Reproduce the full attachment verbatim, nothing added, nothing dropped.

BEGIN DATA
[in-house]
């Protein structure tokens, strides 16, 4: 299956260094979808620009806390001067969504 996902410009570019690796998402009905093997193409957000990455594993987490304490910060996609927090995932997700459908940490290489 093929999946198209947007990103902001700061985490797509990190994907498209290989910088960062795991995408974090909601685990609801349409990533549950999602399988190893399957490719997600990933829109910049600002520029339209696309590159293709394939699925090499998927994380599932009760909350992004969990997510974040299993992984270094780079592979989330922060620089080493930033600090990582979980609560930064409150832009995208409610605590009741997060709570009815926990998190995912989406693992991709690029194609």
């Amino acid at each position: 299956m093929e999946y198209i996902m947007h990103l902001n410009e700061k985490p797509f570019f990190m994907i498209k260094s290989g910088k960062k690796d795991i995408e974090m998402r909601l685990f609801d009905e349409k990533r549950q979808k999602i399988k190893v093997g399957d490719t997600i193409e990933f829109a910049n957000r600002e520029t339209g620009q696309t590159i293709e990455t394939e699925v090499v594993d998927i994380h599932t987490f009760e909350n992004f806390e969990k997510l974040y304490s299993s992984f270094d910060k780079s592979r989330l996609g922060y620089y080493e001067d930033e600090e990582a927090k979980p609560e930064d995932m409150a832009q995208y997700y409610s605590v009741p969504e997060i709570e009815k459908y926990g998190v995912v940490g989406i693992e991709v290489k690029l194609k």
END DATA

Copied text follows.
[in-house]
């Protein structure tokens, strides 16, 4: 299956260094979808620009806390001067969504 996902410009570019690796998402009905093997193409957000990455594993987490304490910060996609927090995932997700459908940490290489 093929999946198209947007990103902001700061985490797509990190994907498209290989910088960062795991995408974090909601685990609801349409990533549950999602399988190893399957490719997600990933829109910049600002520029339209696309590159293709394939699925090499998927994380599932009760909350992004969990997510974040299993992984270094780079592979989330922060620089080493930033600090990582979980609560930064409150832009995208409610605590009741997060709570009815926990998190995912989406693992991709690029194609």
């Amino acid at each position: 299956m093929e999946y198209i996902m947007h990103l902001n410009e700061k985490p797509f570019f990190m994907i498209k260094s290989g910088k960062k690796d795991i995408e974090m998402r909601l685990f609801d009905e349409k990533r549950q979808k999602i399988k190893v093997g399957d490719t997600i193409e990933f829109a910049n957000r600002e520029t339209g620009q696309t590159i293709e990455t394939e699925v090499v594993d998927i994380h599932t987490f009760e909350n992004f806390e969990k997510l974040y304490s299993s992984f270094d910060k780079s592979r989330l996609g922060y620089y080493e001067d930033e600090e990582a927090k979980p609560e930064d995932m409150a832009q995208y997700y409610s605590v009741p969504e997060i709570e009815k459908y926990g998190v995912v940490g989406i693992e991709v290489k690029l194609k």